Shows reliable numbers
Takes a long time to deliver readings and even longer to show them on the app
If you’re a faithful Garmin GPS watch wearer, I can see the allure of buying the company’s Index 2 Smart Scale, which sends weight and body composition data to the same Connect app, for an even more holistic picture of your fitness. The scale works statistically fine, in terms of recording readings that varied by no more than 1%. However, in my testing, I found it annoying to hop on and off the scale a couple of times in a row to have different weights and body fat percentages recorded, especially as the scale automatically displays a line graph showing up or down progress.
I tested the Index S2 separately from the rest of the field, more than a year later, so I can’t compare its numbers directly to the rest—when I first tested, I was training for a triathlon and was most certainly leaner. Still, it recorded my body fat percentage being a lot higher than I believe it to be in real life—disconcerting, to say the least. Unless you’re deeply entrenched in the Garmin ecosystem, and given the slight reliability issues, I can’t justify recommending you spend this much cash—approximately five times more than our top pick.
Large, easy-to-read display
Small inconsistencies in measurements affect tracking log
Weight Watchers by Conair WW910 Body Analysis Bluetooth Scale
I wasn’t a huge fan of the “smart” Weight Watchers by Conair Body Analysis Bluetooth Digital Bathroom Scale from the get-go: It made an unsettling creaking noise every time I stepped up on it. I wasn’t impressed with its performance, either. Despite being the only smart scale that required me to tap the surface first to calibrate to zero before stepping on, I got two inaccurate readings during my tests.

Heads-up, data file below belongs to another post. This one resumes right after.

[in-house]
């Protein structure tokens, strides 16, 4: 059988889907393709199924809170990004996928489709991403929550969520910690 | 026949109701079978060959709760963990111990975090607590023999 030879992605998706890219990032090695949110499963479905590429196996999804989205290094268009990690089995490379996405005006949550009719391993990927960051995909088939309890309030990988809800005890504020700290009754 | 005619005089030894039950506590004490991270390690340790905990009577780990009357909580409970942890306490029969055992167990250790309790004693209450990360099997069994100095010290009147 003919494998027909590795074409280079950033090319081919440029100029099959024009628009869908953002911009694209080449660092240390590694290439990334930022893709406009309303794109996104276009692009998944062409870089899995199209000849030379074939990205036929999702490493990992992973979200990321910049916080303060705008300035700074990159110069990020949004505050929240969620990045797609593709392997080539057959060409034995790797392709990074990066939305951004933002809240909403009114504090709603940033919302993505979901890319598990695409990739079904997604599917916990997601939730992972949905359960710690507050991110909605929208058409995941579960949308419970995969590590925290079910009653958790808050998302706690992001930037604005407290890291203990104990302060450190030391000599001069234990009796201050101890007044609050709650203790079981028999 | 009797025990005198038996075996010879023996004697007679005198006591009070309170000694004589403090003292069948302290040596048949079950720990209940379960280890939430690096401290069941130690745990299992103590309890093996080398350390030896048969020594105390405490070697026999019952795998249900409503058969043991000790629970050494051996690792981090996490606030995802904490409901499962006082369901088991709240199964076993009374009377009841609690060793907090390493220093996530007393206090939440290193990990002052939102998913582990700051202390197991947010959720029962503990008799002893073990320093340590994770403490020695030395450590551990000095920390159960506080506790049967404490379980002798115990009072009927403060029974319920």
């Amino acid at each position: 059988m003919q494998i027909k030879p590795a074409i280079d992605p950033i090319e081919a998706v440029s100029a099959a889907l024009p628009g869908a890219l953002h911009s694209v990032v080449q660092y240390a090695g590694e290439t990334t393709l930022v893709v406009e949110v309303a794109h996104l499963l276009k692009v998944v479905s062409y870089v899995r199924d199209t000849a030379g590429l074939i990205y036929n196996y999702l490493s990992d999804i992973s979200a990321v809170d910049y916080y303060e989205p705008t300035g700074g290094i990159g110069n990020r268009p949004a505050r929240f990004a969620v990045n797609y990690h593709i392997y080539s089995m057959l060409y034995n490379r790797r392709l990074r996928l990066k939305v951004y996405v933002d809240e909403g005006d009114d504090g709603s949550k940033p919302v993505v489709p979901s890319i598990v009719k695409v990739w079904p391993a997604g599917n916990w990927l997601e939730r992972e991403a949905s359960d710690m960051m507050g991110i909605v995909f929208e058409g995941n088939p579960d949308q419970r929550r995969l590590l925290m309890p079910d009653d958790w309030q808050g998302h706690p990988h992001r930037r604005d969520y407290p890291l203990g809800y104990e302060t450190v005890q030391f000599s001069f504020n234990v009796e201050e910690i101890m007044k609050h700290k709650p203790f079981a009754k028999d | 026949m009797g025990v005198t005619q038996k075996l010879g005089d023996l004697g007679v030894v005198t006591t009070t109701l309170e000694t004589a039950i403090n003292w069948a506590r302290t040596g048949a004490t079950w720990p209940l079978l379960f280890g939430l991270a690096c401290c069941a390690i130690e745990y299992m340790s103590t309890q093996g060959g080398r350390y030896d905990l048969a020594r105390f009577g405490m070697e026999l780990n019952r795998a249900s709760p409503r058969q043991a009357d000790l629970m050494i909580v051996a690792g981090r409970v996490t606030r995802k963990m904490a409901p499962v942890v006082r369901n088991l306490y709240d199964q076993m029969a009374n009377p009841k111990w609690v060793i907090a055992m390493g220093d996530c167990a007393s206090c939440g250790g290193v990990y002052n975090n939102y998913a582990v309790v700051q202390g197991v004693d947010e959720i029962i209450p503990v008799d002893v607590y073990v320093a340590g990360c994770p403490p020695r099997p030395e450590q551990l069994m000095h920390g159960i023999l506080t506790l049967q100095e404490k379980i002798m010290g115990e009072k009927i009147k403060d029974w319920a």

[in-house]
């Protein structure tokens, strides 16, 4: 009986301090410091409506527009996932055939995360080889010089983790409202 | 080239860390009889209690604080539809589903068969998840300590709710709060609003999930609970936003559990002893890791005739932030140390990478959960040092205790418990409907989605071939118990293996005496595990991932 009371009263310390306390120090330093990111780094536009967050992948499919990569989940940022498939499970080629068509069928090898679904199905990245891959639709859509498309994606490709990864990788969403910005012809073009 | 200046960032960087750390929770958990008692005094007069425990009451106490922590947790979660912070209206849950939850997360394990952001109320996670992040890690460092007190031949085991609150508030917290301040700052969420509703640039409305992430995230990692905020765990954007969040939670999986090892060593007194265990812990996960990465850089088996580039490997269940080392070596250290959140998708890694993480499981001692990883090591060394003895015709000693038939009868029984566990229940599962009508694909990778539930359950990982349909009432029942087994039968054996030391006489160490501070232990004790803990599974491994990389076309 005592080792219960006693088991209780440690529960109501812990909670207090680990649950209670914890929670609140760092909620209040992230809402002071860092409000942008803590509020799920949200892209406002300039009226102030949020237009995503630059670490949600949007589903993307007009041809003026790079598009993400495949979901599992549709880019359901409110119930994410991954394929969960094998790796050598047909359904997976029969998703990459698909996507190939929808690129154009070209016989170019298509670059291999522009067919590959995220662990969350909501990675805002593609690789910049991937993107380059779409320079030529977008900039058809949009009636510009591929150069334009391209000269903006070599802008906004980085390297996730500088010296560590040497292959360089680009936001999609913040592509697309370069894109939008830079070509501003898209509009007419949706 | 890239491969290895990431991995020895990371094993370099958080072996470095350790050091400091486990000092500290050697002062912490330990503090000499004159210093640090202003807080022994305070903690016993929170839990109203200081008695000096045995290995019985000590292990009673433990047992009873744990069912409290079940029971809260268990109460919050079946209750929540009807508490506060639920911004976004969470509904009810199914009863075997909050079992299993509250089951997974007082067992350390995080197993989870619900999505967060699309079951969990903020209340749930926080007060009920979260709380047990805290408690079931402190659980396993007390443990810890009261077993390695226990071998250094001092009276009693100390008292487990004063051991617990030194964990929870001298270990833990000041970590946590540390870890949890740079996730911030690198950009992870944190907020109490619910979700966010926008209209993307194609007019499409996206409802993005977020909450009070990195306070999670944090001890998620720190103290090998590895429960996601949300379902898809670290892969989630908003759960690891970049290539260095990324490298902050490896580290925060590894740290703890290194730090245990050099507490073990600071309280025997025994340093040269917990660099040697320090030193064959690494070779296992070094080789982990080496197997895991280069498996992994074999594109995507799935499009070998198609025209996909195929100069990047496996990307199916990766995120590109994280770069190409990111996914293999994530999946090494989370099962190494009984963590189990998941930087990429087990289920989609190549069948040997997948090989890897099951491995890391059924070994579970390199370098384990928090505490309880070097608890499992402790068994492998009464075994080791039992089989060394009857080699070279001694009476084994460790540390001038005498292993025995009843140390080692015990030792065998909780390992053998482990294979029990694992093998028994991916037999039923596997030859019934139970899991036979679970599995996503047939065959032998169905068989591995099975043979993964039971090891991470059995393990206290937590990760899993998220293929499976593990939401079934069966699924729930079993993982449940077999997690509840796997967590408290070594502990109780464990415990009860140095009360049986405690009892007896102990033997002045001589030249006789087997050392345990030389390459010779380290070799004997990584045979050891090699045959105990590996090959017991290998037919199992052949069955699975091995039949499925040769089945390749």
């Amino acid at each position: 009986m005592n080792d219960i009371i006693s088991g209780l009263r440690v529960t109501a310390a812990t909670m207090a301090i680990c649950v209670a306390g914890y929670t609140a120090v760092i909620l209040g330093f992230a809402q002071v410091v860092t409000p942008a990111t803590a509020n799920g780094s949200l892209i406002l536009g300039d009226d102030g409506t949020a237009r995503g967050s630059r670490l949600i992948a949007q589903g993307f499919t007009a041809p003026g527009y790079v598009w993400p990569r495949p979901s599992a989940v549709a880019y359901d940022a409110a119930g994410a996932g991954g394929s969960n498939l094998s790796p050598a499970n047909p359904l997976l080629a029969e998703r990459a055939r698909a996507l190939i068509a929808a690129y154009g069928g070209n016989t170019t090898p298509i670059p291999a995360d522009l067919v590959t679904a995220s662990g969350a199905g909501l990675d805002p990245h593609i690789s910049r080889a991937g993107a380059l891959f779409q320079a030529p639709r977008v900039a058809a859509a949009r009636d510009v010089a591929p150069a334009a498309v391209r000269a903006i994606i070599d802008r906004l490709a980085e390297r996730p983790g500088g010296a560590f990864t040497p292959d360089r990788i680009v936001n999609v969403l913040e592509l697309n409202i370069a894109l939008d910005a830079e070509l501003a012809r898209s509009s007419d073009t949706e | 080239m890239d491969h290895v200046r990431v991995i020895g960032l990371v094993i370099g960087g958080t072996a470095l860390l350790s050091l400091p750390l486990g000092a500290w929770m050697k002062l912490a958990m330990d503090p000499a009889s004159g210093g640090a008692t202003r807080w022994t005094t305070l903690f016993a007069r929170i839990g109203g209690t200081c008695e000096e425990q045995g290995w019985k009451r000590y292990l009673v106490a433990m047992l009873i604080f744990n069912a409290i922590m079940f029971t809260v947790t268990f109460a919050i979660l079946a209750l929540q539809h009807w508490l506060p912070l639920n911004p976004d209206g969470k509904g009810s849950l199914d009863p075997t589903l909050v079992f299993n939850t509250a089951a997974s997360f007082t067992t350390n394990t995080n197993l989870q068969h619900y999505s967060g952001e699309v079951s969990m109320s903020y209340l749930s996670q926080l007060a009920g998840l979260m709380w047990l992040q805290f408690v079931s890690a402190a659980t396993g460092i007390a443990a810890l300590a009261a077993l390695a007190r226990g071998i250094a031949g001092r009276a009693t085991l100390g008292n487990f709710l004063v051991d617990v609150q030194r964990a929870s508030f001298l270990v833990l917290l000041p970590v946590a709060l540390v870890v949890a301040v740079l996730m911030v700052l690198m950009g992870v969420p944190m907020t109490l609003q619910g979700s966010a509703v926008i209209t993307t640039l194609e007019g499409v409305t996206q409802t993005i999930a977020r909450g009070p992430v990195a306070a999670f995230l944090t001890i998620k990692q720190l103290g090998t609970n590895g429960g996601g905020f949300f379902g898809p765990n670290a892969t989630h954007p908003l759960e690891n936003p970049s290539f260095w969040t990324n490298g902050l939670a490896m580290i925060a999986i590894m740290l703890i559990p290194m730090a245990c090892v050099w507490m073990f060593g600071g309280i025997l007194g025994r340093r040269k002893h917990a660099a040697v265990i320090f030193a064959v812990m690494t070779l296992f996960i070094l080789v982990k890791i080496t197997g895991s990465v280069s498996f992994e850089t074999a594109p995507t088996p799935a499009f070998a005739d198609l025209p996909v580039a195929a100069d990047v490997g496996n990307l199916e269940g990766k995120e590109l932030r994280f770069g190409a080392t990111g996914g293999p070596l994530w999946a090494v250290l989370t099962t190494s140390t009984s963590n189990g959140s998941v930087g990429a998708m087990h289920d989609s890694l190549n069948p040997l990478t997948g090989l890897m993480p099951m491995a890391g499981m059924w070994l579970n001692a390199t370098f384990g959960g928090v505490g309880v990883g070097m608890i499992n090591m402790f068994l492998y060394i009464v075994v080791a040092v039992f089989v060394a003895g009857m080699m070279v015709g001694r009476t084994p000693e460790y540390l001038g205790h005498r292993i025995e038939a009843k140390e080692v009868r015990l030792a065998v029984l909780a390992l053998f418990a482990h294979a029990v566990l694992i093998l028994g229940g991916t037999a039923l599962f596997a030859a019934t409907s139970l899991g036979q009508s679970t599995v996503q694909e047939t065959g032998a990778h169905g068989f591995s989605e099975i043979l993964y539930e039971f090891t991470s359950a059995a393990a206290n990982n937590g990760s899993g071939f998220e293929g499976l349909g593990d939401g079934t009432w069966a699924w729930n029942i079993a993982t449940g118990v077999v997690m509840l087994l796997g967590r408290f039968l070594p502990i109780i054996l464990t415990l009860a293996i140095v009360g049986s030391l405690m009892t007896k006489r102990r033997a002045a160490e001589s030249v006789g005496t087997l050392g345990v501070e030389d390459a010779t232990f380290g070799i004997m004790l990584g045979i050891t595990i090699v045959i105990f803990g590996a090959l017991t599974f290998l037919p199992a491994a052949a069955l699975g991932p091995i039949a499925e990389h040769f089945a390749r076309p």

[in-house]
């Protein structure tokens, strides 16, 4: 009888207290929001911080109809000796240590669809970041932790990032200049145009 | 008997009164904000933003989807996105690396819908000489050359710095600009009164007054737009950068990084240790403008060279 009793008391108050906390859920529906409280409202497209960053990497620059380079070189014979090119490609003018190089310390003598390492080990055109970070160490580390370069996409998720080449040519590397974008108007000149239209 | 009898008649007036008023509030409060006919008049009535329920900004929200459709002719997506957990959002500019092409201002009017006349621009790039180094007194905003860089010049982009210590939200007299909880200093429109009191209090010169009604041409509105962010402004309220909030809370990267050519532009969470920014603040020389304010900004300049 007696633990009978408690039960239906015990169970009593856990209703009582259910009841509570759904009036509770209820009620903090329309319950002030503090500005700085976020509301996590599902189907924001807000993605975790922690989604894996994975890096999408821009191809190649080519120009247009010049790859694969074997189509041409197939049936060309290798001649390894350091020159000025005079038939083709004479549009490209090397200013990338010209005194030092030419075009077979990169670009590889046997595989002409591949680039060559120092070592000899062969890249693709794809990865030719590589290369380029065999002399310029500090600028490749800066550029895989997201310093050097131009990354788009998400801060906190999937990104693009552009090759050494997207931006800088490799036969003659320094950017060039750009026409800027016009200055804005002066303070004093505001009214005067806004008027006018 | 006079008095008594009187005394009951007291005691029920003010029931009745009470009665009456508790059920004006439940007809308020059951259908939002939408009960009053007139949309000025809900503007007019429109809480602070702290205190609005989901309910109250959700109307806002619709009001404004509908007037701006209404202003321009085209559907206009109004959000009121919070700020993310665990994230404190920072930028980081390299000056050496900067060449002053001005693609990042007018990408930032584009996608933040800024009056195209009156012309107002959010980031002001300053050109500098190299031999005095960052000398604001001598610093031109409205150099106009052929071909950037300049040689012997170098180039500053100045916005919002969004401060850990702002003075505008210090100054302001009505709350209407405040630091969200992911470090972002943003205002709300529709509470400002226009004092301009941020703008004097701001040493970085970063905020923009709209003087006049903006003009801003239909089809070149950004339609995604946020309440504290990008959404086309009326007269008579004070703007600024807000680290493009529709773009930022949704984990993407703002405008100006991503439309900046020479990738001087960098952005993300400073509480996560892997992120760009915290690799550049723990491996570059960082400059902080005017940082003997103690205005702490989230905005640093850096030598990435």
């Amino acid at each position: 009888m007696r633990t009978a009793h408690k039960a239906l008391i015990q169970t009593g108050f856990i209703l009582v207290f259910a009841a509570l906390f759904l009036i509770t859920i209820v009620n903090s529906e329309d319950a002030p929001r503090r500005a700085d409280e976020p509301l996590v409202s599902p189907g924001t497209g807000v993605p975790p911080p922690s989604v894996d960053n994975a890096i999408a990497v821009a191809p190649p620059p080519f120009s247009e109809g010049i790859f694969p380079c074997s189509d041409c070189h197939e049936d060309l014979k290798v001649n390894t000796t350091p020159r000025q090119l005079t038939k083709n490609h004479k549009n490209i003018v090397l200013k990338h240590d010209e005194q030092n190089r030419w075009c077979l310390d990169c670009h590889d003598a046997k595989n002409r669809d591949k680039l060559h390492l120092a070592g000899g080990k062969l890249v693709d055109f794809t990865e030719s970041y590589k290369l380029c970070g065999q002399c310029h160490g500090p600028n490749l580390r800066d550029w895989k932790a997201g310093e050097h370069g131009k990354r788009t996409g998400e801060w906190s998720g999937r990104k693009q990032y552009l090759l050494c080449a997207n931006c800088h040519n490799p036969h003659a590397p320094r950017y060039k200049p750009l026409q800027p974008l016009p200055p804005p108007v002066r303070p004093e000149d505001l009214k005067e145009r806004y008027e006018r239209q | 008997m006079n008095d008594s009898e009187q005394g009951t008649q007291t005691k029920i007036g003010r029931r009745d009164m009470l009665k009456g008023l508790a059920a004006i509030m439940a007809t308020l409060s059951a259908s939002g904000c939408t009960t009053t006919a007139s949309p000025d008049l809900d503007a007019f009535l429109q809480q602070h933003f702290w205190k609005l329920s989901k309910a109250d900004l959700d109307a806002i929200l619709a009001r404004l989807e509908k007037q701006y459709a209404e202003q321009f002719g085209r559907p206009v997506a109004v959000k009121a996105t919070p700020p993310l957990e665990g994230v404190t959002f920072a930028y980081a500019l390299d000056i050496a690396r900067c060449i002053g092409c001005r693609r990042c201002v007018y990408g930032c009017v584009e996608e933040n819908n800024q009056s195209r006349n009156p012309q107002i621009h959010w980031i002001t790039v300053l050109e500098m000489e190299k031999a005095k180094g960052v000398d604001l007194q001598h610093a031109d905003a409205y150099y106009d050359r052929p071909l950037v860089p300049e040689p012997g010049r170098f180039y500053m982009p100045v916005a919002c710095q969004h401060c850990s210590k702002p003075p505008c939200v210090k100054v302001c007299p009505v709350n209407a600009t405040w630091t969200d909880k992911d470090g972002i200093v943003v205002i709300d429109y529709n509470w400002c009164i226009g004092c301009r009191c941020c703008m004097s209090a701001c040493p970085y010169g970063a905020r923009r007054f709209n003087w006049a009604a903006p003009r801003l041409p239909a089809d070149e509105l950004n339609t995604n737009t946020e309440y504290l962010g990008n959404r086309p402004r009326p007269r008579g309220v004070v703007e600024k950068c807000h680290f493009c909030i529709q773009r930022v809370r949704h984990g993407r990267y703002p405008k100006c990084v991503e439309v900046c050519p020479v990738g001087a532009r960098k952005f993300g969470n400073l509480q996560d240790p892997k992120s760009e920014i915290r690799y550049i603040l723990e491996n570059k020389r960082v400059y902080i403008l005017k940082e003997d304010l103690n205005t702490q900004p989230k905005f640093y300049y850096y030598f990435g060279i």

The “smart” Withings Body+ looks sleek, but it failed to wow me with either its usability or its reliability. For starters, the scale’s feet slid around on my bathroom tile, so I had to be extra-careful when I stepped up. The display is crowded and it only scrolls the data once, and too quickly. You can take your time looking it over on the app—which, by the way, isn’t called “Withings,” which made it hard to find on my phone (it’s called HealthMate, fyi). The most disconcerting issue were the three bad readings I got over one week’s time. This isn’t a huge deal, except the app creates a line chart to show your weight trend, and mine was therefore all over the place. You can delete any erroneous weights manually—if you’re confident they’re actually wrong—but it would be better if they just didn’t happen in the first place.
I tested two smart scales from Greater Goods, this one and the Weight Gurus Bluetooth Body Composition Scale. On the plus side, the app setup is a friendly experience. On the minus side: inaccurate and wildly unreliable weight recordings. Without tapping the surface first to calibrate to zero, I weighed 23 pounds too light on multiple occasions.
Easy app setup
Often gave inaccurate and wildly unreliable weight recordings